Taking one for the team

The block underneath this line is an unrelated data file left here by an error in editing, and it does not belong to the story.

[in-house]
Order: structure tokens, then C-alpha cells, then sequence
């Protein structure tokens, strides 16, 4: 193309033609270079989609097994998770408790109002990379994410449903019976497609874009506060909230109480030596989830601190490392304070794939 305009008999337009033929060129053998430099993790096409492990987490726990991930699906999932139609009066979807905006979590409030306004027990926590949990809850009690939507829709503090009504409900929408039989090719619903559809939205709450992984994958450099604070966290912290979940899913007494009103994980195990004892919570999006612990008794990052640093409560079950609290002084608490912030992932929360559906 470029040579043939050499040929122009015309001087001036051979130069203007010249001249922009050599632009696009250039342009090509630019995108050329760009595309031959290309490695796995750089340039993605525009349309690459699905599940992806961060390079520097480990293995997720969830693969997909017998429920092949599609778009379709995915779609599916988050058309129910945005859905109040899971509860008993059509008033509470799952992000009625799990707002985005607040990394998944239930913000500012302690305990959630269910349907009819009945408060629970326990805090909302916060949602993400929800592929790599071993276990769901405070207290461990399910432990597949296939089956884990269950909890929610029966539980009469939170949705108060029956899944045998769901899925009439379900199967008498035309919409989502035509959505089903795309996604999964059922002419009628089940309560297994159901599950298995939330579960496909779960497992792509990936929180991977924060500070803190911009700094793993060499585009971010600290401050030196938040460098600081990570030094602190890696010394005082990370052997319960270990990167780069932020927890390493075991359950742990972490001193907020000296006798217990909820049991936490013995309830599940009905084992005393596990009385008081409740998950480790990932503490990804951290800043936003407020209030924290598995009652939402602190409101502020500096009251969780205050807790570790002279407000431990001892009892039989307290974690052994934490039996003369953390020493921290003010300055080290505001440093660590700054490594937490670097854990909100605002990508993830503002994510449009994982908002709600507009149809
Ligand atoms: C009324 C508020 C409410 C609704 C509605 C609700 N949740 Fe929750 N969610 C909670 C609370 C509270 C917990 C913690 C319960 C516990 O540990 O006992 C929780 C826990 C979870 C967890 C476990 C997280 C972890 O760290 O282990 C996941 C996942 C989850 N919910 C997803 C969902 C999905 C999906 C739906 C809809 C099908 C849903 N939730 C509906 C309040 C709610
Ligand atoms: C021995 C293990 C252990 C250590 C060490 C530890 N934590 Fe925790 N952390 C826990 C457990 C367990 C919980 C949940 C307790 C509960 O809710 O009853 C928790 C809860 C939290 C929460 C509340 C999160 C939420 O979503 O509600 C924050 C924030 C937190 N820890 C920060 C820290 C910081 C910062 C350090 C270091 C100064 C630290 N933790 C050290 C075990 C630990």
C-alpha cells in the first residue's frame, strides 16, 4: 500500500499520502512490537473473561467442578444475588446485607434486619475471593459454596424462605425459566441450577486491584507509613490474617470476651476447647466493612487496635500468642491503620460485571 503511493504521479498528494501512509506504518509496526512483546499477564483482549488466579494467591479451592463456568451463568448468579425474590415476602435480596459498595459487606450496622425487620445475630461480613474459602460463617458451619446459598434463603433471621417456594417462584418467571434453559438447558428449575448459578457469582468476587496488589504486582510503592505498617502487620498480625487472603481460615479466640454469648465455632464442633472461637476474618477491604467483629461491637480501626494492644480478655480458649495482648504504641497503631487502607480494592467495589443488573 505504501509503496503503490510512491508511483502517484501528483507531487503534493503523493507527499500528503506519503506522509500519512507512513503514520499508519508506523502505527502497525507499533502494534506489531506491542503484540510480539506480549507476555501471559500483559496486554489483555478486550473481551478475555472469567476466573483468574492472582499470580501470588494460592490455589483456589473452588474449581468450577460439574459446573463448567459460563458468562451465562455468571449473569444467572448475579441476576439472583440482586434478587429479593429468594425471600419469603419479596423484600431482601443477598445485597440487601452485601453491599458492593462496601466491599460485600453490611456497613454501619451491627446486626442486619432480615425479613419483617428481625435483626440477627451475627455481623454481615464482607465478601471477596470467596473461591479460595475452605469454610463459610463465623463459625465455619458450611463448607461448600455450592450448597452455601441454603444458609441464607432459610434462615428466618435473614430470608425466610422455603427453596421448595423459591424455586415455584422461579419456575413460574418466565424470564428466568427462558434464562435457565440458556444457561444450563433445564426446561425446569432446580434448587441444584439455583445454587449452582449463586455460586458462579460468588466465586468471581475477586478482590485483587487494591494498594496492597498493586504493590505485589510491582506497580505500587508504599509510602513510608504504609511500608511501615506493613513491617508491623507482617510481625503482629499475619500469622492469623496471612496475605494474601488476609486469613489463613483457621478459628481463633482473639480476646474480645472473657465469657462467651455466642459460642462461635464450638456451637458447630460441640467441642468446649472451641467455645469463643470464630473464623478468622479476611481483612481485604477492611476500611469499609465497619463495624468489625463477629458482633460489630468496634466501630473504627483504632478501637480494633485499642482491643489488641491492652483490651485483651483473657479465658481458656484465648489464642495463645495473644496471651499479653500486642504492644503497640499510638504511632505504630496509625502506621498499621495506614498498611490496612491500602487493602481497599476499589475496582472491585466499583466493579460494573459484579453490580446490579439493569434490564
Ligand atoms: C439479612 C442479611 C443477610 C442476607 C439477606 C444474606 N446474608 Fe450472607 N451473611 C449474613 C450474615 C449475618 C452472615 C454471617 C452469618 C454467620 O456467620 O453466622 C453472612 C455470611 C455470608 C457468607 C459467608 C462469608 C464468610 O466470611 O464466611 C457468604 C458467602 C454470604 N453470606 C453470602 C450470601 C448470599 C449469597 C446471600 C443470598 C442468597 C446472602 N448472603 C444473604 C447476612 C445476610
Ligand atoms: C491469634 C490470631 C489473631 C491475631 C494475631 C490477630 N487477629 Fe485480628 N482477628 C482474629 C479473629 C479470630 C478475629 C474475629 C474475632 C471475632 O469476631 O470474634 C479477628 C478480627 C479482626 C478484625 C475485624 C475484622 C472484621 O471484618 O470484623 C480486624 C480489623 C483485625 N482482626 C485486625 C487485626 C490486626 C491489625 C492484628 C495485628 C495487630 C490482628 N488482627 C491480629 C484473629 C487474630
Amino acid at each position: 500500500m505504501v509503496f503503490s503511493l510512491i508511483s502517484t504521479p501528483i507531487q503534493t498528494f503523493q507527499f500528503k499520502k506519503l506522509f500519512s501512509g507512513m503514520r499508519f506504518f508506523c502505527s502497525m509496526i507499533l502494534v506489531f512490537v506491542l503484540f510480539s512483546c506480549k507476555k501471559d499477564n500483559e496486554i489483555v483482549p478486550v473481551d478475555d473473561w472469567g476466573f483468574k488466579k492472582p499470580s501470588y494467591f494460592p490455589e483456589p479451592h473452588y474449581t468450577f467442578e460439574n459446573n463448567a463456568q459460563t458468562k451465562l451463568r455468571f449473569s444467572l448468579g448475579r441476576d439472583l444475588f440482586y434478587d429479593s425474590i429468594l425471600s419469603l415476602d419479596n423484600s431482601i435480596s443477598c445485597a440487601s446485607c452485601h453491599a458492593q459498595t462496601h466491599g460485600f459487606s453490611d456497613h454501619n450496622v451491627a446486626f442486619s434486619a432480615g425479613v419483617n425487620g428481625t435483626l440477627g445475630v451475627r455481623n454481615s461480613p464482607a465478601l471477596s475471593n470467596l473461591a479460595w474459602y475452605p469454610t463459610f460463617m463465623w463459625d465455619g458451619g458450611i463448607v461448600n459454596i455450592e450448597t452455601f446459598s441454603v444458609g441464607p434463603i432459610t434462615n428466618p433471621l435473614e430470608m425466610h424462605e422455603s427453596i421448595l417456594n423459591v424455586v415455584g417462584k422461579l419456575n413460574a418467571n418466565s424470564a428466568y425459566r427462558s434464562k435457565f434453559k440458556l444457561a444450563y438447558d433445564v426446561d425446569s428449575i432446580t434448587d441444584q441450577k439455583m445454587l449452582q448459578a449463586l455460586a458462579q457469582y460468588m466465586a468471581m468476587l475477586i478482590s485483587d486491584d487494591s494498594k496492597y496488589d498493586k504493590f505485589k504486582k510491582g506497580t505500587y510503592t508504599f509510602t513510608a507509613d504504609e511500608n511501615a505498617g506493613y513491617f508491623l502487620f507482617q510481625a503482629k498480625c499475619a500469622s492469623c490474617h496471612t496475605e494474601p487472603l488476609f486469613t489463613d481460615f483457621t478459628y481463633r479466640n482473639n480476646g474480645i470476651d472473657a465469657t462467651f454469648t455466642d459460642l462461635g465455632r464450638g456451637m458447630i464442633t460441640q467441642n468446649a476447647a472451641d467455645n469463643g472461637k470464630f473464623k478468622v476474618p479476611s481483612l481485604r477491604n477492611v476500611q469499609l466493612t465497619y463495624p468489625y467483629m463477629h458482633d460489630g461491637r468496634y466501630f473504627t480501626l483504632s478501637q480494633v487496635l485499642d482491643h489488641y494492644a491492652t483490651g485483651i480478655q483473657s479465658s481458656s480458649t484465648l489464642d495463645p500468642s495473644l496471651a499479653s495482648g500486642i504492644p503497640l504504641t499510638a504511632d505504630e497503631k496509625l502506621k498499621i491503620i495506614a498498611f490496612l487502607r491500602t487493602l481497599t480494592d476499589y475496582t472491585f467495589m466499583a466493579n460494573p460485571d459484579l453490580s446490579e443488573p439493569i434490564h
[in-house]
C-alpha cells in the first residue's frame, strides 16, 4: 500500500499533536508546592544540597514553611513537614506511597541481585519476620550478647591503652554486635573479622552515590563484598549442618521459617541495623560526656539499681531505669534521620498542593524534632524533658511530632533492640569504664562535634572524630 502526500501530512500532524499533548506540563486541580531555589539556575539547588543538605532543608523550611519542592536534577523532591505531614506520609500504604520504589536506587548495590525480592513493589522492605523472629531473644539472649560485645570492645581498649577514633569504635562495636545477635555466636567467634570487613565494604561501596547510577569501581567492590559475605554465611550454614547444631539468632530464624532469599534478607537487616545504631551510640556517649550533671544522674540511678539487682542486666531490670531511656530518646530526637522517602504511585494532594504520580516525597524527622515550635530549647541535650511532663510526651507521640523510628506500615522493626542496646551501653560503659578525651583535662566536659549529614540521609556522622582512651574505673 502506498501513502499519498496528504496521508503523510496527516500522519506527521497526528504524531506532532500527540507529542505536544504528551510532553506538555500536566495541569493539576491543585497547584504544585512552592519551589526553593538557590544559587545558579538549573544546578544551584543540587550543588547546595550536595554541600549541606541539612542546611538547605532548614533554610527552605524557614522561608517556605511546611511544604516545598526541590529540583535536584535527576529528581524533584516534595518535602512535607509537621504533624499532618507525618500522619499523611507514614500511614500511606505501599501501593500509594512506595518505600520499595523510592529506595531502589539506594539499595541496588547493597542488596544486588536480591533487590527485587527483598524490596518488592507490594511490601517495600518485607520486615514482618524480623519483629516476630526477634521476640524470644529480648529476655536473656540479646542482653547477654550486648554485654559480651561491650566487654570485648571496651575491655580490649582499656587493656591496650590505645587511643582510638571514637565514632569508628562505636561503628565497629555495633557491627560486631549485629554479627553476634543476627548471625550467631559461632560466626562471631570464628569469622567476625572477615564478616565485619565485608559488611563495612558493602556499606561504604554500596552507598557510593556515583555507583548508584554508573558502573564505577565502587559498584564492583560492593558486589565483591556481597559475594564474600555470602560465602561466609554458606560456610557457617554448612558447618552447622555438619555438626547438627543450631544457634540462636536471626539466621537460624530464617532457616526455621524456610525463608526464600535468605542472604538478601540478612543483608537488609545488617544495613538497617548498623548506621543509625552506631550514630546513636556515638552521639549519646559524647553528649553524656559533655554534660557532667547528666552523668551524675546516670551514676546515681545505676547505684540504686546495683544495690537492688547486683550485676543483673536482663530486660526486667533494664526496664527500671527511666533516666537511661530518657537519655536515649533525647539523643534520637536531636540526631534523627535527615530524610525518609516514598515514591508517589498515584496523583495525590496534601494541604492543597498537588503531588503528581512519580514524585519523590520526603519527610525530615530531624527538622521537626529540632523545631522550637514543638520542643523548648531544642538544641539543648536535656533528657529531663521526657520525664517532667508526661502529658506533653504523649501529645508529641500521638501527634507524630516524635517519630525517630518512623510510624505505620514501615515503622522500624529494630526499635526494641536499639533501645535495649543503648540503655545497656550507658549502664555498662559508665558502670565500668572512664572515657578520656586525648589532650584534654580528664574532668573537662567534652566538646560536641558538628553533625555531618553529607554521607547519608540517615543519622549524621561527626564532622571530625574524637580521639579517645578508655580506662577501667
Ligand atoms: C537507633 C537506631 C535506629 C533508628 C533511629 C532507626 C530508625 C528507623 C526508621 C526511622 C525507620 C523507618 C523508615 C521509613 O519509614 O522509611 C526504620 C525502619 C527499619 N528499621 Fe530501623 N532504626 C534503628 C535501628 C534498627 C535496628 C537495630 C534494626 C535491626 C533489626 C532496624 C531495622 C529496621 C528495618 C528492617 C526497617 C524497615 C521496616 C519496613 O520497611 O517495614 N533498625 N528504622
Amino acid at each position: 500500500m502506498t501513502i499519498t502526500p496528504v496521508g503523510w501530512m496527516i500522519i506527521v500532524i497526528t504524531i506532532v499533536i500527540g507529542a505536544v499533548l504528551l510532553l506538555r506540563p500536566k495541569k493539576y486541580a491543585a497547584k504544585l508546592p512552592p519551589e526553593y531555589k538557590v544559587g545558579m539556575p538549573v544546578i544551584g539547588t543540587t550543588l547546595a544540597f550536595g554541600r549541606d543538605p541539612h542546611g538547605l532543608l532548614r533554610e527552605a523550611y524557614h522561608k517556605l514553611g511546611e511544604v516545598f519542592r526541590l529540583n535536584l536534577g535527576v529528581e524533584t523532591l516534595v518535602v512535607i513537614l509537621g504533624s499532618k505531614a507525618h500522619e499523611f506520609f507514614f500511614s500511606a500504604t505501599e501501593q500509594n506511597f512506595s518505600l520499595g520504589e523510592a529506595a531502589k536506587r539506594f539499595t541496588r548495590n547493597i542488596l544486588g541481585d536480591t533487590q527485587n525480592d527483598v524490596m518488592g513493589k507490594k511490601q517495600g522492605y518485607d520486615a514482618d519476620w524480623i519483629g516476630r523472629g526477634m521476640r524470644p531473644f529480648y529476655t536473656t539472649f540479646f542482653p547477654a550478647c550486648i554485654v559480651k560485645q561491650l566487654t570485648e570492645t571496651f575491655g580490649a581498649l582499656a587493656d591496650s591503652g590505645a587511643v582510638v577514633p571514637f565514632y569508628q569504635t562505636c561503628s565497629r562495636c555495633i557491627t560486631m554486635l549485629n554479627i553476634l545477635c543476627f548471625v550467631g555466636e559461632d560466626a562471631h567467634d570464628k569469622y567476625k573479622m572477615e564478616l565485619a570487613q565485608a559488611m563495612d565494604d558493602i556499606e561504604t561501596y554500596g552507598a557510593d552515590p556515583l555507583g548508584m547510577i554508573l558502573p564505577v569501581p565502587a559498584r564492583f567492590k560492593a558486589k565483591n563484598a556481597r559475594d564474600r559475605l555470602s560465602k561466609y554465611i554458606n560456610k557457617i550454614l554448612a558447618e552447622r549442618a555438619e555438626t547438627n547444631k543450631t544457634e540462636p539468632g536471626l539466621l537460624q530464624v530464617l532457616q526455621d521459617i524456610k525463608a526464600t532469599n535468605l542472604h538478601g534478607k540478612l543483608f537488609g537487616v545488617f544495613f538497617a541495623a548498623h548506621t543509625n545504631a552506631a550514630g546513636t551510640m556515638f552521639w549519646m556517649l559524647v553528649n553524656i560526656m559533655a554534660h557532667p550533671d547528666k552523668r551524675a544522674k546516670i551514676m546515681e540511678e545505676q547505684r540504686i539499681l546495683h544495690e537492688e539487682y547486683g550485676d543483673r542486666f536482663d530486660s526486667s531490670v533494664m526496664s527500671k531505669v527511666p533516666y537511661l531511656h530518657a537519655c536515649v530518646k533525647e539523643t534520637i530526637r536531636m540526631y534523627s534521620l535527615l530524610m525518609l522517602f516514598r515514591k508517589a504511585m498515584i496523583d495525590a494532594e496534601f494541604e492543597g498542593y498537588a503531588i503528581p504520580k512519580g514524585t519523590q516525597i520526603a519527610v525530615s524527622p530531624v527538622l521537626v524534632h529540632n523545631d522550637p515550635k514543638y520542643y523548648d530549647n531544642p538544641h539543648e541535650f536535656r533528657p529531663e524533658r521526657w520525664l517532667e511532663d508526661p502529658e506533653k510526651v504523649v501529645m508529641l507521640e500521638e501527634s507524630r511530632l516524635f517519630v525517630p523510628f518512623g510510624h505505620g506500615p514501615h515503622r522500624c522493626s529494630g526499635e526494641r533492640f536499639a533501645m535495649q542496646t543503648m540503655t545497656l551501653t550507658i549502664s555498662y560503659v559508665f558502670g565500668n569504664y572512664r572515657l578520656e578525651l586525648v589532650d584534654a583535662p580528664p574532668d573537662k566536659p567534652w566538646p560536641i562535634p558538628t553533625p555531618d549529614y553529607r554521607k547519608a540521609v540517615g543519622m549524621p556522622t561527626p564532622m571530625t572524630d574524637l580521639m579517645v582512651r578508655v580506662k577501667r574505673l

Vail could use some good news, and this past week we got some.Ski company officials announced they were moving up opening day by nearly a week to take advantage of record snow this fall.That takes the sting off several weeks of screaming headlines about layoffs, corporate downsizing, economic downturns, a foundering travel and leisure industry and impending war. At least the word “drought” has disappeared from the local lexicon.Anyone reading this in New York or Chicago is probably thinking, “Wait a minute, you guys don’t have any problems in paradise.” And they’d be partially right. Life here is still pretty good.But it hurts when friends and neighbors in a small town are the victims of a troubled national economy, when businesses go belly up and stores stand empty.One thing, though, that makes everything right in a ski town is snow, and we’ve been getting it: six feet since September, three feet in October, a 20-inch settled base at Mid-Vail (a record for Nov. 1), and more snow on the way for this weekend (Nov. 8-10).And while I’m ecstatic that Vail will now open on Nov. 16, I’m wondering if the resort could have capitalized even more on Mother Nature’s bounty.I know it sounds ungrateful, and I realize it’s expensive to crank up the lifts, but even one run open by this weekend would have been a big boost for struggling local businesses and a marketing bonanza for selling Thanksgiving and Christmas packages.The ski company has wisely been ramping up slowly the past couple of seasons because of sub-par snow and diminishing returns from the handfuls of Front Range skiers who make the trip for mid-November turns on Born Free.I hope staffing wasn’t the biggest hurdle this season, when clearly the mountain could have opened by Nov. 9, and that the deciding factor had more to do with finances. But even that argument rings hollow.Try this pretzel logic on for size. Pending final election results, Vail Resorts is donating a multi-million-dollar chunk of land in Lionshead to the town for the construction of a conference center designed to bring in off-season business and boost sagging sales taxes for the town.VR officials admit conference centers are at best break-even propositions, and many lose money. But the big picture is how much overall revenue conventioneers bring to town in the form of lodging nights and retail and restaurant sales.So if running a couple of lifts and getting a couple of runs ready for skiing by the first week of November for a few hundred diehard skiers is a net loss, the ski company should look at the same big picture they asked Vail voters to recognize in voting on the conference center.Last year’s Thanksgiving Day opening was a no-brainer: there was absolutely no snow until that day. But I have a picture of myself skiing knee-deep powder on Kangaroo Cornice Nov. 6, 1991, an epic season that started off with a bang.What better way to combat the off-season financial blues than to shorten the off-season by cranking up the lifts?